The second Nagano film, Olympic Glory, is a 42-minute work using the 70-millimeter IMAX format. It is directed by Kieth Merrill, who had won an Academy Award 24 years earlier for his documentary The Great American Cowboy about professional rodeo riders. He also gained an Academy Award nomination in 1998, the year of the Nagano Games, for Amazon, a documentary short, which was shot in IMAX. Olympic Glory is narrated by the well-known actor Stacy Keach, based on a script by Thomas Keneally, author of the novel Schindler’s Ark, upon which the film Schindler’s List was based.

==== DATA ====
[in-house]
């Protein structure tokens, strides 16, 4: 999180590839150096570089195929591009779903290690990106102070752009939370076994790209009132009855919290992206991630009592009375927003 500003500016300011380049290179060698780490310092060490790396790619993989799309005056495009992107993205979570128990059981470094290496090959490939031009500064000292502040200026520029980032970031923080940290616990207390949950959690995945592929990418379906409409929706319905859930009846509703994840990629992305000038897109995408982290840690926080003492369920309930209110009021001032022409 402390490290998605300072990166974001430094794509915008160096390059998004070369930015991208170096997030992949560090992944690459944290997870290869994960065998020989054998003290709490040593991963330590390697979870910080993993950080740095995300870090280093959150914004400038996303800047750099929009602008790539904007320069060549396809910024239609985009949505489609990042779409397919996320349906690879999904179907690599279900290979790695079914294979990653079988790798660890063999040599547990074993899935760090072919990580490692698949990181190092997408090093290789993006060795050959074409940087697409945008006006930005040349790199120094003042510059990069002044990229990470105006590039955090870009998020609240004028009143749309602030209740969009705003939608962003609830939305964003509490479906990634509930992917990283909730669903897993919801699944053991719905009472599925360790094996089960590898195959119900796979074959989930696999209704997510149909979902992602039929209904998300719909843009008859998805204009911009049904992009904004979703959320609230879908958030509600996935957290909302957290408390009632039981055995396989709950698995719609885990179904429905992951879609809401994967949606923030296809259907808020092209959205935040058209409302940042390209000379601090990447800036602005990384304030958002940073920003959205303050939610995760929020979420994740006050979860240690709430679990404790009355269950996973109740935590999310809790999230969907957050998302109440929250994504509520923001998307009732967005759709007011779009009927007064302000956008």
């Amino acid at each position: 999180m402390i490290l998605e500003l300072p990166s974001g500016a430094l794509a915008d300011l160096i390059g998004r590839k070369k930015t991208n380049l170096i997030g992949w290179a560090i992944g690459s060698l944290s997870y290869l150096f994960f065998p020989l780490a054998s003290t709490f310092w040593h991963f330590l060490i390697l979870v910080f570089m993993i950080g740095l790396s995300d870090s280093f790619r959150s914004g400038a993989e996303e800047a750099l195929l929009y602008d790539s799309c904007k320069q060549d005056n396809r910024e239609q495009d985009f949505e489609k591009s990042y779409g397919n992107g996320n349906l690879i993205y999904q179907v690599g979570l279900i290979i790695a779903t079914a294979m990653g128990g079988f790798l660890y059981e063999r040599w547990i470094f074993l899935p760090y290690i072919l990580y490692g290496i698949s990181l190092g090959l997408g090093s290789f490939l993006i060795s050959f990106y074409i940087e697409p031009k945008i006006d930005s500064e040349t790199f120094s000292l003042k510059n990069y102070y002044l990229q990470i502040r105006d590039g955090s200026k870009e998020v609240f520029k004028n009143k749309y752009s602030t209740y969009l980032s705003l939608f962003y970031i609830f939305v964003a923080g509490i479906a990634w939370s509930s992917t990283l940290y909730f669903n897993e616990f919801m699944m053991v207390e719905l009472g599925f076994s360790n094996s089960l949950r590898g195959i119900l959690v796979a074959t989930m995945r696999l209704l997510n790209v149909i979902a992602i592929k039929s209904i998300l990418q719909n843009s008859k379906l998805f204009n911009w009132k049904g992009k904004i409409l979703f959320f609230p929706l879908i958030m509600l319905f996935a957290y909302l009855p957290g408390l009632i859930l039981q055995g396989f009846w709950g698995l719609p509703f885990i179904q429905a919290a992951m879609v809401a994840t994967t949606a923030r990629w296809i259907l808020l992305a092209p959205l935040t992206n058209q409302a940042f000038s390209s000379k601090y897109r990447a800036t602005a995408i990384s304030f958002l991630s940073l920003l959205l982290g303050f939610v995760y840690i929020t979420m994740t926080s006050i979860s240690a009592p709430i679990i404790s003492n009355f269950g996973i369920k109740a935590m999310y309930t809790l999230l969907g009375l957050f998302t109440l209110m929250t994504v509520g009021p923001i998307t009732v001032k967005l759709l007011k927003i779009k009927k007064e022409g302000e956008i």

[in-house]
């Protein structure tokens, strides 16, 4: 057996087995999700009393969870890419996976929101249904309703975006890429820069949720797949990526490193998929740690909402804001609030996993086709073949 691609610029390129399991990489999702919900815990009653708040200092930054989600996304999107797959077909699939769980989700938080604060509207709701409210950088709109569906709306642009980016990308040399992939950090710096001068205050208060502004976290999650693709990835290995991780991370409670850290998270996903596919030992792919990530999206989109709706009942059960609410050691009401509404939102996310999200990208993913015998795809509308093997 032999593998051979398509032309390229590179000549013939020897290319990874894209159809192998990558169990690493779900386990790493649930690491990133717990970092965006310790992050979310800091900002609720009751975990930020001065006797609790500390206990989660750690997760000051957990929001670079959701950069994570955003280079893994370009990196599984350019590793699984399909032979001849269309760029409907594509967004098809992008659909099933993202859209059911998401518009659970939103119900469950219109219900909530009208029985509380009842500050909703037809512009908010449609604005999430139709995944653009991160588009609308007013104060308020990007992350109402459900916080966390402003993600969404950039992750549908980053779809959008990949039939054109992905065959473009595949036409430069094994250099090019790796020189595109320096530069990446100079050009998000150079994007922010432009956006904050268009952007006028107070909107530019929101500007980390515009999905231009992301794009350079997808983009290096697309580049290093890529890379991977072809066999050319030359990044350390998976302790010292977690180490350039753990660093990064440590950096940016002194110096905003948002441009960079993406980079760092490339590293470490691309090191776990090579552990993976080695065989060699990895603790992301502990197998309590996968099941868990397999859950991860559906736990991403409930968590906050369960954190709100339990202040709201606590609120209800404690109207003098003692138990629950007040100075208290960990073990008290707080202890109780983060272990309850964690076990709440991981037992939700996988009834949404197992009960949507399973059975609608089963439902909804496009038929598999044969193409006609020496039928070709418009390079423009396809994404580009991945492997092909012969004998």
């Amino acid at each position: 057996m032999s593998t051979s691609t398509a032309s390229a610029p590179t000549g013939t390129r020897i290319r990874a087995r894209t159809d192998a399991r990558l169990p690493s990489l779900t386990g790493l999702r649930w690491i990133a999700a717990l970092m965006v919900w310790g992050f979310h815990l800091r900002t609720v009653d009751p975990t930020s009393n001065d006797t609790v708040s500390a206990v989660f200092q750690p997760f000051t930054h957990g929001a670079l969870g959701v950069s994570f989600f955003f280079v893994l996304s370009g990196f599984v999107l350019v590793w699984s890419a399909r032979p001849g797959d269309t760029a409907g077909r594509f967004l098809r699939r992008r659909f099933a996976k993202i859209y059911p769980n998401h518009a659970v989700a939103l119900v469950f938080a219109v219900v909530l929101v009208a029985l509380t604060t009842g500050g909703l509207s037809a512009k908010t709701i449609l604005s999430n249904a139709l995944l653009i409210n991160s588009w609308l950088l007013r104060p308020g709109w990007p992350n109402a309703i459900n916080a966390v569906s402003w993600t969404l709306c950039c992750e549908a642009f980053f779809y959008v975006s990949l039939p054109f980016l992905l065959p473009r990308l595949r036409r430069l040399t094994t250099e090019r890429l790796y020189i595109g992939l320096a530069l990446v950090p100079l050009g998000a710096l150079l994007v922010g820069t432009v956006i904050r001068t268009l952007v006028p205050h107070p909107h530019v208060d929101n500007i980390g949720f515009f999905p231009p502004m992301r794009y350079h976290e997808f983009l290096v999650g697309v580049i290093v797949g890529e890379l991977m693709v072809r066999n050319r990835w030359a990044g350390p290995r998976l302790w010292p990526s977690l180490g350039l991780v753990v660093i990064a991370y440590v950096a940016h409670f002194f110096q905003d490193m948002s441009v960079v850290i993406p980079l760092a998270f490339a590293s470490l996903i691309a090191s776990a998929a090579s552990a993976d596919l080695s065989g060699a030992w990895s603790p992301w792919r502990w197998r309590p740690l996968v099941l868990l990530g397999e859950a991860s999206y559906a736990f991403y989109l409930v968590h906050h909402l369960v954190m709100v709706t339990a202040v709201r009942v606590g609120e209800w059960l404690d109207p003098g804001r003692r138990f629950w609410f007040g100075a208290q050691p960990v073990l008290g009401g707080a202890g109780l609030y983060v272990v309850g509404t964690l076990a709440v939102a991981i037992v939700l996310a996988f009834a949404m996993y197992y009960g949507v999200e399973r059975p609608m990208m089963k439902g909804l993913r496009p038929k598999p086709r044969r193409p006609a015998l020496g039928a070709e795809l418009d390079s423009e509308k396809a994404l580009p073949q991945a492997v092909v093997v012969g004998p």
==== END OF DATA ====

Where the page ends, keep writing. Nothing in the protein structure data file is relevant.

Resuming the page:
The cinematography is spectacular, even on a non-IMAX screen, and Merrill makes good use of split and multiple screens. Like many Winter Olympics films, there is a figure skating montage and lots of falls and crashes, but they do look more impressive in large-format.
The flap-skate is explained. Snowboarding is described as “playful irreverence.” The closing moments of the victory of the United States over Canada in the women’s ice hockey final is accompanied by the “Star-Spangled Banner.” The stories of Bjørn Dæhlie and Masahiko Harada, covered in Nagano ’98 Olympics: Bud Greenspan’s Stories of Honor and Glory, are repeated, but we also get to meet Philip Boit, Kenya’s first entry in the Winter Olympics. He finishes in last place in the 10-kilometer cross-country race, but is met at the finish line by Dæhlie, who embraces him. Not mentioned in the film is that Boit’s training in Finland and his participation in the Olympics were sponsored by Nike.